They got algorithm
To Eli Wimmer and Eli Westrick, a Rubik's Cube is more than a convenient diversion to pass the time on long car rides, more than an intellectually stimulating alternative to video games. It’s a sport.
And like all sports, speed-cubing requires discipline.
“I’ve been practicing almost every day,” said Westrick, 12, a seventh-grader at Ashland Middle School. “Since that first day there’s not been a day when I didn’t have a cube in my hand. So I’ve been practicing for a while now and it pays off.”
Westrick and Wimmer, also 12, will put their talents to the test at the Rose City Cubing Competition, Jan. 31, in Portland. The two Elis — dubbed “Eli squared” — are trying to raise enough money through local cubing exhibitions to fund the trip, which will end with the first cubing competition for both. So far they’ve raised $165 toward their $200 goal by parking themselves at tables and solving scrambled cubes for cash. They raised $100 at the Ashland Food Co-op and another $65 at Sammich on Tuesday.
They have at least one more fundraiser planned. They’ll be at Sammich (424 Bridge St.) again from 11 a.m. to 1 p.m Saturday. Any customer who beats Wimmer or Westrick head on gets a free sandwich. Those who challenge Wimmer or Westrick to a duel should come with their fingers loosened and puzzle-solving instincts sharpened. Both can solve a fully scrambled three-by-three cube in about 20 seconds, sometimes less.
A video on the Mail Tribune website stands as proof. Wimmer, wearing a sweatshirt with the sleeves pulled up to his elbows, boasts: “Hi, I’m Eli Wimmer, and I’m going to solve the Rubik's Cube in 20 seconds,” then snatches up the scrambled cube in front of him and begins spinning rows of square colors so fast his fingers and the cube itself become a tangled blur of rotating rainbows. It’s far too fast to recognize any discernable pattern, but one exists.
The Rubik's Cube, explains Wimmer, can be solved using complex algorithms — step-by-step instruction manuals that speed-cubers keep locked away, upstairs. His unofficial time Tuesday: 17.5 seconds. His average is 20 to 21 seconds.
“To solve it, all you have to do is memorize algorithms and, to get fast, you have to practice and look up better algorithms and better techniques,” he said.
So, every possible scramble combination, no matter how complex, is always a set number of spins away from being solved, and for those who have memorized the algorithm — the steps — required the only variable that remains is how fast they can push the cube’s pivot mechanism. And it can be pushed pretty far. The world record for solving a three-by-three cube is held by the Netherlands’ Matt Valk, who in 2013 was clocked at 5.5 seconds, a time that would be difficult to believe if not for the YouTube video, which has been viewed 947,284 times.
Wimmer and Westrick both are relative newbies to the world of speed-cubing.
For Wimmer, it happened by accident. A few weeks after Christmas 2013, his brother’s friend dropped by their house with a Rubik's Cube in hand. The friend said he could solve it and did, which sparked Wimmer’s curiosity. Soon, the friend taught Wimmer how to solve it, and he’s been hooked ever since.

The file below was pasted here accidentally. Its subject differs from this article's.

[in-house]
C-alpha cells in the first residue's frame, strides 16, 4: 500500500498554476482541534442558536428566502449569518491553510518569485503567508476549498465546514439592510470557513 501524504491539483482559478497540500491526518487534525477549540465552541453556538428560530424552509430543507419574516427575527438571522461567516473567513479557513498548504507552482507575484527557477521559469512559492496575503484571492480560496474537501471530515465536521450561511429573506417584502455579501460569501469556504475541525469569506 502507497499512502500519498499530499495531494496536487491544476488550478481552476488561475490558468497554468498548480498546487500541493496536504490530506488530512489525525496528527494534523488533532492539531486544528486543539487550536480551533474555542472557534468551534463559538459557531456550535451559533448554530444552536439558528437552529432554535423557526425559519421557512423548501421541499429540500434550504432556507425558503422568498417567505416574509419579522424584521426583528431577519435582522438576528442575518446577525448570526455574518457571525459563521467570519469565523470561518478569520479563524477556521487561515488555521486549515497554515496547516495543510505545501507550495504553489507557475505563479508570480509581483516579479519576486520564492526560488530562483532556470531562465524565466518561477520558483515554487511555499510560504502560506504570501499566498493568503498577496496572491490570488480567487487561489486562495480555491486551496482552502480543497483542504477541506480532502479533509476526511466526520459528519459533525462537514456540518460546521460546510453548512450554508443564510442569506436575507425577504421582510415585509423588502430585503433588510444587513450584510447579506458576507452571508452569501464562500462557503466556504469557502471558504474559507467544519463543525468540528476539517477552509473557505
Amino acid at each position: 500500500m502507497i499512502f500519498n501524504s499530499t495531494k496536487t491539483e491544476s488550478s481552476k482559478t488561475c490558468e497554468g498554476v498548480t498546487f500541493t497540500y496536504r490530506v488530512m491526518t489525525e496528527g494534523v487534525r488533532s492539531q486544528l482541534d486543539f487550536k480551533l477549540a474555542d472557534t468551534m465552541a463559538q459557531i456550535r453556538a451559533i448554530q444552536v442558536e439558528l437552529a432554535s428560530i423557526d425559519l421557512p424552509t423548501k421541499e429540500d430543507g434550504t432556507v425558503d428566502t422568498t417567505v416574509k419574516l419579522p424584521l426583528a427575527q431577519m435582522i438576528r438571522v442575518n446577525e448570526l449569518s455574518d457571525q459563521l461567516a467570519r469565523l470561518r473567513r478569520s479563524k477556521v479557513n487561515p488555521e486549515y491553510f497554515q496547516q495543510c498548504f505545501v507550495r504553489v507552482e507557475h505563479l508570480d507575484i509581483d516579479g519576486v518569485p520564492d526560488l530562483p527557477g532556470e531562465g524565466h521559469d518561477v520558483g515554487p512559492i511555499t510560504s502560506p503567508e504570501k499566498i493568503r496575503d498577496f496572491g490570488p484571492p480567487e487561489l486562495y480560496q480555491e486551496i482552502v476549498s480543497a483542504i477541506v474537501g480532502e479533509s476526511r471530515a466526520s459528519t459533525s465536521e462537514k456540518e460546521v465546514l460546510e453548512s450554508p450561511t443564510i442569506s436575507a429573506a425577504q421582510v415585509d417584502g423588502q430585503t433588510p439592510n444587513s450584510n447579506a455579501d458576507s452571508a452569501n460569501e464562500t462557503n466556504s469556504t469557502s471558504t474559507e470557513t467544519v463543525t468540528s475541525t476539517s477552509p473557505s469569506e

“I just started watching YouTube videos on it and there are a ton of people making videos,” said Wimmer, who said he has about 15 to 20 cubes in a wide range of shapes and sizes. “They were doing it insanely fast and I was wondering if I could do it as fast as them. So I was figuring out what they were doing and learning from there.”
As he became more skilled he started showing off for friends. One of those friends was Westrick, who had a Rubik's Cube for years but was never really interested in it — until he saw Wimmer spinning away.
“It seemed like a fun thing to do at the time,” Westrick said.
That was about six months ago. Now, Westrick picks up a cube — they come in many different forms, from the classic three-by-three to seven-by-seven, from Pyraminx to Megaminx — daily, puzzling out its algorithms and recording his conquests. Once you figure out how it works, he says, it becomes even more fun to solve it and keep track of your progress.
“This takes up all my free time, in a good way I think,” he said. “I’ve been doing it a lot more than anything else now. I’ve been totally obsessed with it for six months straight. Usually, I give up on stuff pretty quickly but not this, and just looking up videos of people solving cubes makes me see how good I could be and that’s what presses me to keep going.”
All the way to Portland, in two weeks, when Westrick and Wimmer will face off against some of the best speed-cubers in the region. Wimmer says he’ll sign up for six events, including two-by-two, four-by-four and five-by-five. Other events include one-handed and blindfolded.
The format is simple. Competitors are matched up against each other, one versus one. Times from several, possibly five, solves are recorded and the speed-cuber with the best average wins.
“I’m definitely going to be nervous because I really want to do good,” Wimmer said.
Same for Westrick, who, like Wimmer, has played Little League baseball for years and knows what it’s like to compete. To help take the edge off, Westrick will try to focus on the fact that it is just a game.
“My goal there is to have a good time,” he said. “I’m just trying to have some fun.”
Joe Zavala can be reached at 541-776-4469 or firstname.lastname@example.org.